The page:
More on Serial/Burns Rafay comparison

I’ve been listening to “Serial” on podcast and it certainly reminds me of Burns and Rafay or, really, any wrongful conviction case. What I am seeing is that nothing is ever as simple as it seems. Adnan and Jay and their friends were serious stoners; I’m not surprised that memories are fuzzy. Drugs do add another element to the case that Ms Koenig never deals with. Also, outsiders to Adnan’s case who took a look at it, e.g. the University of Virginia team, felt, like Sarah Koenig, that there was not enough in the case to convict. The same problem exists with Sebastian and Atif. People jump to closure without considering all the elements. The prosecution provides a motive: Adnan was jealous and Atif and Sebastian were greedy; all else must follow. But look at the details. It isĀ  more likely (yet by no means certain either) that Adnan would have used strangulation to kill Hae. It’s the easiest way to kill someone with physical force. Think then of two eighteen year old boys from West Vancouver. Would bludgeoning be the method of choice? Could Sebastian have done such a thing or did he give details of the killing to satisfy the RCMP gangsters?

I’ve said this before but it bears repeating. If Sebastian had killed the Rafay family in that way then he had to be a psychopath. I would ask any neutral psychologist/psychiatrist if Sebastian Burns had the ‘ability’ to annihilate three people in that way. I don’t think a Canadian soldier in Iraq could do such a thing, even though they are trained to kill. Kill three innocent people, a man, a woman, a child with blunt force and blood spatter? But then the fanatics can kill in this way because their leaders make them believe they are meting out justice according to God’s will. Look at the instruments of torture used by the Spanish Inquisition. Consider the drownings of the supposed witches of Salem. Look at the beheadings, stonings, burnings that still occur around the world. Look at all the facts in any murder and see if the supposed killer fits the crime.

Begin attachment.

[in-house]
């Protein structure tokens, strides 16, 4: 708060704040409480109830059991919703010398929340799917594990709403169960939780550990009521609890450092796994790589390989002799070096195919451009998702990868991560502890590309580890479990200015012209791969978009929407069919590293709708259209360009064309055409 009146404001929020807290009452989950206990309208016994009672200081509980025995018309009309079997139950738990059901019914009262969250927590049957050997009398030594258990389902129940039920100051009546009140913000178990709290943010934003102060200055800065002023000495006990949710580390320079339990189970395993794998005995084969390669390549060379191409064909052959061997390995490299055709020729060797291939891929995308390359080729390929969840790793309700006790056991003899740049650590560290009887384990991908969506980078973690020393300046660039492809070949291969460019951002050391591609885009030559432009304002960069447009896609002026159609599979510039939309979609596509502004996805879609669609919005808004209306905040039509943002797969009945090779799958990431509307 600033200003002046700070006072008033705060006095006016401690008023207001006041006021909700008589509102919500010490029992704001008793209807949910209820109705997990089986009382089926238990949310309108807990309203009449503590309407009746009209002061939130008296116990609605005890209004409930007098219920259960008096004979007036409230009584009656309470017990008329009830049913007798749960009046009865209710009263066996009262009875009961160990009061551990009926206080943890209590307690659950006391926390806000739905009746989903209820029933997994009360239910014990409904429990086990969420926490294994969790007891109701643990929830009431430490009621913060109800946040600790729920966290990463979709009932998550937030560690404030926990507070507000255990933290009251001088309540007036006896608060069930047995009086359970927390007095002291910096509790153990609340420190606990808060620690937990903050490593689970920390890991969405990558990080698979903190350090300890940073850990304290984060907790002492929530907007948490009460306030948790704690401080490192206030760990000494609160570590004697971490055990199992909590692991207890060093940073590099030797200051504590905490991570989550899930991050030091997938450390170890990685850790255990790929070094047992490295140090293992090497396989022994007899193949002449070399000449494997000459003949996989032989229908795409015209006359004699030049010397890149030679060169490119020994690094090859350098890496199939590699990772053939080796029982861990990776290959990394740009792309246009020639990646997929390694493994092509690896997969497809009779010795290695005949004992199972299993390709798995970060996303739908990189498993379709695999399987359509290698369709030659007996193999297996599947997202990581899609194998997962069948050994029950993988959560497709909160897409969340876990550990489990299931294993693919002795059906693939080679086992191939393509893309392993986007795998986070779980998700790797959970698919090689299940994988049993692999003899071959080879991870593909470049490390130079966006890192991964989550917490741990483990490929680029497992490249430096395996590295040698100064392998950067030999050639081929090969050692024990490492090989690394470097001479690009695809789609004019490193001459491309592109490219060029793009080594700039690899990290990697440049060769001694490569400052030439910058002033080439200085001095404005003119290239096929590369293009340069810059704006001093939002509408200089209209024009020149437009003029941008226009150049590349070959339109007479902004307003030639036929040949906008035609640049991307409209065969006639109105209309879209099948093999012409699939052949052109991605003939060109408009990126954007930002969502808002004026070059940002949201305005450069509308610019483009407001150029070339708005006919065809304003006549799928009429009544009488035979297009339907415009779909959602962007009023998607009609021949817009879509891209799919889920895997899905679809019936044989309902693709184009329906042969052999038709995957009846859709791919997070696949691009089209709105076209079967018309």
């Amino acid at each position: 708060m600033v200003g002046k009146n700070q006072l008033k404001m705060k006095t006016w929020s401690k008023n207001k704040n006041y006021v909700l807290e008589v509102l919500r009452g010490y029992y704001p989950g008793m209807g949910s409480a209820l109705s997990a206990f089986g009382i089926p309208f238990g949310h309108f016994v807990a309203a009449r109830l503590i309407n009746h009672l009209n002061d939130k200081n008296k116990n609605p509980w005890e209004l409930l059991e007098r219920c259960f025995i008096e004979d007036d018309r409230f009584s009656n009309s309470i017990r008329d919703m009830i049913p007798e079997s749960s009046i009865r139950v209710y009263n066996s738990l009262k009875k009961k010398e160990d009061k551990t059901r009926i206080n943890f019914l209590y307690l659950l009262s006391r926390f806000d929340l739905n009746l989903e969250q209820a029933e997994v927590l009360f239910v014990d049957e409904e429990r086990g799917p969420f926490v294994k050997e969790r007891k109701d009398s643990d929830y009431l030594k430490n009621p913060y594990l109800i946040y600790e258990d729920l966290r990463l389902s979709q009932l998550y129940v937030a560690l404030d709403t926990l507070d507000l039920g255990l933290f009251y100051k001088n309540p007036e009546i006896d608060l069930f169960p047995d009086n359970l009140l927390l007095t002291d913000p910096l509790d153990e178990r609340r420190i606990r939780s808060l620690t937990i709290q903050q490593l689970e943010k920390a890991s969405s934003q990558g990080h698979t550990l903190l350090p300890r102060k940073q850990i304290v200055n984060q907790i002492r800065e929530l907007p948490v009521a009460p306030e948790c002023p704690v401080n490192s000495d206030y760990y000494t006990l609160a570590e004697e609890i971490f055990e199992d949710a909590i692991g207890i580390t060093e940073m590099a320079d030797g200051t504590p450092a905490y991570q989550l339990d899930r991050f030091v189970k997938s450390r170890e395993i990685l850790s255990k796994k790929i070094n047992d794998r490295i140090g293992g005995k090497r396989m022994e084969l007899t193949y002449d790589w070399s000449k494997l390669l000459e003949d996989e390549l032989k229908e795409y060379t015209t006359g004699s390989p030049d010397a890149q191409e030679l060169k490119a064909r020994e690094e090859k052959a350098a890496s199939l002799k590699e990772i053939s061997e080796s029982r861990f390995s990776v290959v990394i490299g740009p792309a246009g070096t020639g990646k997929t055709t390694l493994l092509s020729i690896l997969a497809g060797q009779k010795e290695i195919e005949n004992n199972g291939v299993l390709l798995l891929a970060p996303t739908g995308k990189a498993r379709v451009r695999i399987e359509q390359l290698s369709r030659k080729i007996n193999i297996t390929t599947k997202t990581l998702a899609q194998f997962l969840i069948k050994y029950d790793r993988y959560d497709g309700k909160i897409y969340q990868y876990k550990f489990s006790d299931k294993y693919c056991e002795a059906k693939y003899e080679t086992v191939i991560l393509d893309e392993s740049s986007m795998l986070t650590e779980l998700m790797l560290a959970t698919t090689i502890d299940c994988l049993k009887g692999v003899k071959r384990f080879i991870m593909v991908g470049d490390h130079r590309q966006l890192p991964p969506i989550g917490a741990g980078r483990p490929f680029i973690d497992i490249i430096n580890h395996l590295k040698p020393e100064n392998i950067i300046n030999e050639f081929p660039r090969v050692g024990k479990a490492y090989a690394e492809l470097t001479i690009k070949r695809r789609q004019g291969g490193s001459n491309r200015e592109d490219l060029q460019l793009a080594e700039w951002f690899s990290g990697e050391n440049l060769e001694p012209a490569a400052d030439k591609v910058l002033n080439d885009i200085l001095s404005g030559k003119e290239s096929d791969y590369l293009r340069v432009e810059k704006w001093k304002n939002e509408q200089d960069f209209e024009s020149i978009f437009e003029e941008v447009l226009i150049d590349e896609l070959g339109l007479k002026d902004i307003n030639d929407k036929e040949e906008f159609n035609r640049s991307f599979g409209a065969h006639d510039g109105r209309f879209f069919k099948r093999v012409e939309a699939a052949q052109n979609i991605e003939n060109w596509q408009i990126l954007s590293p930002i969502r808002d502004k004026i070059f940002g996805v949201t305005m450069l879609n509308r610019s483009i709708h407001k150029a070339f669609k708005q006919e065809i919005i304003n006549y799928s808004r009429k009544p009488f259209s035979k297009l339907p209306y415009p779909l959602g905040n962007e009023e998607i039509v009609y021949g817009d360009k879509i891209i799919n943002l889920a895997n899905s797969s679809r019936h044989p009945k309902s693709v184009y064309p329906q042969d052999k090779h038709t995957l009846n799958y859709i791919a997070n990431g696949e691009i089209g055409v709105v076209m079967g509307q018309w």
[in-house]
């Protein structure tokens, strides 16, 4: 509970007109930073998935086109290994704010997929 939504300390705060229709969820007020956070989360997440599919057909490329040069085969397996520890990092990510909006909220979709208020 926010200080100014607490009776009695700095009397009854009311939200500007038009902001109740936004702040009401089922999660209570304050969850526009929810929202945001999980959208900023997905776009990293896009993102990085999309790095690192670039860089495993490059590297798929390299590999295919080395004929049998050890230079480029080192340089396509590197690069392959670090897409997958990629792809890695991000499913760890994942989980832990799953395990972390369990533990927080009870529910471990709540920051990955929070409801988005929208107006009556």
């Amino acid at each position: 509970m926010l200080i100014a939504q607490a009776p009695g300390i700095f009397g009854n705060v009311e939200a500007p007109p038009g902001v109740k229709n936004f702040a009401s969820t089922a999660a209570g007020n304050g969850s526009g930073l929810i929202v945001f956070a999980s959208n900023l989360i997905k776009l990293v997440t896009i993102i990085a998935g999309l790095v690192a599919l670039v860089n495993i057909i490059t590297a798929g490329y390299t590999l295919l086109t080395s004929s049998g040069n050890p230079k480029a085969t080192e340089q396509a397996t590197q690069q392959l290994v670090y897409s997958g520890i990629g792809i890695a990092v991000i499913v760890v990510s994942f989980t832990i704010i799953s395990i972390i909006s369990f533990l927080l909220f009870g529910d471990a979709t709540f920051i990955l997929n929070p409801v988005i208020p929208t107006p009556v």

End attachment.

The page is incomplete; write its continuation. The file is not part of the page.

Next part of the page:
The ‘confession’ tapes manufactured by the RCMP are a highly edited attempt to cast Burns and Rafay in the most negative light. The final product ignores five months of denials.

Another important point of comparison is that neither Adnan nor Atif testified on his own behalf. While juries are told to ignore this, it never goes down well. They think that the person has something to hide. But, almost always, it’s not the decision of the defendant but his or her attorney. They might feel that the case is so hollow, that the greatest risk is for their client to make some error that might give the jury cause to believe their guilt. The jurors were negatively influenced by the defendant exercising a right. They might also feel that the defendant is his own worst enemy.

When Rafay was questioned by the police in the early stages of the investigation, he admitted to feeling revulsion for his own sister. (See Veronica Freitas’ opening remarks in the trial, attached below.) Would someone who just participated in the murder of his own family and supposedly did everything in his power to cover up this participation admit to having such negative feelings toward his sister? Or was Rafay trying to be scrupulously honest because he knew he had nothing to do with the crime? People talk to the police without a lawyer because they think the truth will protect them. The right to have a lawyer during questioning is there for the very reason that the truth does NOT protect the individual. The police are simply trying to construct a narrative and when they stumble upon such honesty, they take advantage of it.